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History of Pennsylvania Rubber

Pennsylvania Rubber imageIn 1999 OMNOVA was created as a spinoff from GenCorp, which grew out of the General Tire & Rubber Company, founded by William O'Neil, a former Firestone Company dealer who in 1911 quit to strike out on his own. His first business, Western Tire and Rubber, made tire repair materials in Kansas City. He relocated four years later to Akron, Ohio, which was quickly becoming the "Rubber Capital of the World," home to Goodyear, Goodrich, and Firestone, as well as General Tire. Akron was also where O'Neil's father, Michael O'Neil, owned a department store. Father and son launched General Tire to make repair materials but a year later, in 1916, it began to manufacture tires. General expanded over the next dozen years and although it controlled less than 2 percent of the tire market, concentrating on the higher-price range, by the start of the 1930s it was established enough to survive the Great Depression and complete a pair of acquisitions: Yale Tire and Rubber and India Tire and Rubber. It also began to diversify, turning at first to the ownership of radio stations.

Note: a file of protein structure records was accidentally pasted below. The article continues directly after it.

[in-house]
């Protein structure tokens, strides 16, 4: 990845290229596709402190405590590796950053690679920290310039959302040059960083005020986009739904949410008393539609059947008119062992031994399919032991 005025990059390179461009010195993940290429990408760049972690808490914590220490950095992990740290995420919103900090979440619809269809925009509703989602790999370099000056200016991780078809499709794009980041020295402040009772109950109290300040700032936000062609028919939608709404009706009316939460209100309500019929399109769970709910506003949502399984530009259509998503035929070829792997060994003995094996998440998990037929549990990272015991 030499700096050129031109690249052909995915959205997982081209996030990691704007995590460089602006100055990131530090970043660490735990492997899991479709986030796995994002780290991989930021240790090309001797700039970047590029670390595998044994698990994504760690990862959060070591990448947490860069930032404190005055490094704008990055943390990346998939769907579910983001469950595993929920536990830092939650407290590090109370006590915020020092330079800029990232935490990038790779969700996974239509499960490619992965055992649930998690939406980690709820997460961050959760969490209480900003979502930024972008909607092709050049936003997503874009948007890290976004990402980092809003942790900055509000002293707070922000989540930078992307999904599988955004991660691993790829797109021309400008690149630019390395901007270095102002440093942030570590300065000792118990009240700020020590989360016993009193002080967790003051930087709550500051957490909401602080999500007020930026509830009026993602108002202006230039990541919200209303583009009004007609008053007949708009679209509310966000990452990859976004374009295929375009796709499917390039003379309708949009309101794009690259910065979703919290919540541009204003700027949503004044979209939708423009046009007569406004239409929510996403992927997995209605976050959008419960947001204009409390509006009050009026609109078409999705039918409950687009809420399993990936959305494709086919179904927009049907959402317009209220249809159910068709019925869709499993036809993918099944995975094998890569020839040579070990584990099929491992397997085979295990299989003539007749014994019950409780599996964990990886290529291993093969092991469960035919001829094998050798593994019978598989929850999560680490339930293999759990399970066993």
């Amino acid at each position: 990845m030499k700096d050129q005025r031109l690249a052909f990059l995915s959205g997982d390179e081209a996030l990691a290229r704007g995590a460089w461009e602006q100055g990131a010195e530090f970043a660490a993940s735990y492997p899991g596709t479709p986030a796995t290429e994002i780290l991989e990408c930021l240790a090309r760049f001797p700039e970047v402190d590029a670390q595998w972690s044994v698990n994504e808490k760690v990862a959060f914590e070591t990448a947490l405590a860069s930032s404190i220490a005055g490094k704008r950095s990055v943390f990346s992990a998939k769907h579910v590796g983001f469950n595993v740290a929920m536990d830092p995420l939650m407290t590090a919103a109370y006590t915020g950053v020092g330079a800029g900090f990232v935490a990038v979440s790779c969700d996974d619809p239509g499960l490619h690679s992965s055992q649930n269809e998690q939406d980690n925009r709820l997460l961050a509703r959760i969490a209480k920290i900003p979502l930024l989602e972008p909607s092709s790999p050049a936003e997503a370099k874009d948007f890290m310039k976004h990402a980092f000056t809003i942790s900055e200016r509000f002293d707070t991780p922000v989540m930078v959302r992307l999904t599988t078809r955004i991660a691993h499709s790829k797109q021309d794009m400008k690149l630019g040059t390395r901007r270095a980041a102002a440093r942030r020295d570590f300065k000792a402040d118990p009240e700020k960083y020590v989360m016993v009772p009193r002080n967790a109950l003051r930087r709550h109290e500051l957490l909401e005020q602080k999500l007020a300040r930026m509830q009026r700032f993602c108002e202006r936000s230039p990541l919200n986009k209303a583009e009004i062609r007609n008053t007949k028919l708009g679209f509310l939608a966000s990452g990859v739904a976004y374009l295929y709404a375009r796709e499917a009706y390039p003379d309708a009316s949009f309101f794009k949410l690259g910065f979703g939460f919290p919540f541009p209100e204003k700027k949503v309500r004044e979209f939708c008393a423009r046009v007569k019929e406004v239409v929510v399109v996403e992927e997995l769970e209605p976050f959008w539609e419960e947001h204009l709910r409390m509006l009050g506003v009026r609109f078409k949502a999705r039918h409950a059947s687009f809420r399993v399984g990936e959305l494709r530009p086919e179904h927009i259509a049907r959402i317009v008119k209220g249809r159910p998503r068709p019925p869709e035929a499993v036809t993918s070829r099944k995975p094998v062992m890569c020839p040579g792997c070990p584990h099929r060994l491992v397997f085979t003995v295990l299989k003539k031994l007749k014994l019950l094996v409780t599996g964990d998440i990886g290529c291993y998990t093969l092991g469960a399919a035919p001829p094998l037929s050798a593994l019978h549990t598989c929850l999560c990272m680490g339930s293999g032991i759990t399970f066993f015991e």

General shifted to defense products during World War II, picking up Aerojet, a missile manufacturer which would become a major part of GenCorp. Because of natural rubber shortages caused by the war, General was also forced to become heavily involved in the production of synthetic rubber, which provided a natural bridge to the chemical industry. Before General's major push into performance chemicals, it made an acquisition that would form the basis of OMNOVA's Decorative & Building Products business segment. In 1945 it inherited a coated fabrics plant, located in Jeannette, Pennsylvania, after acquiring the Pennsylvania Rubber Company. In the postwar years General continued to diversify, creating an industrial products division to produce plastic and metal parts for electric appliances and aircraft. On the media side, General bought television stations in New York, Los Angeles, and Memphis, then acquired RKO Pictures from Howard Hughes to provide programming. The company also ramped up its production of synthetic rubber, which again became a necessity in the tire industry due to a shortage of natural rubber caused by the Korean War.

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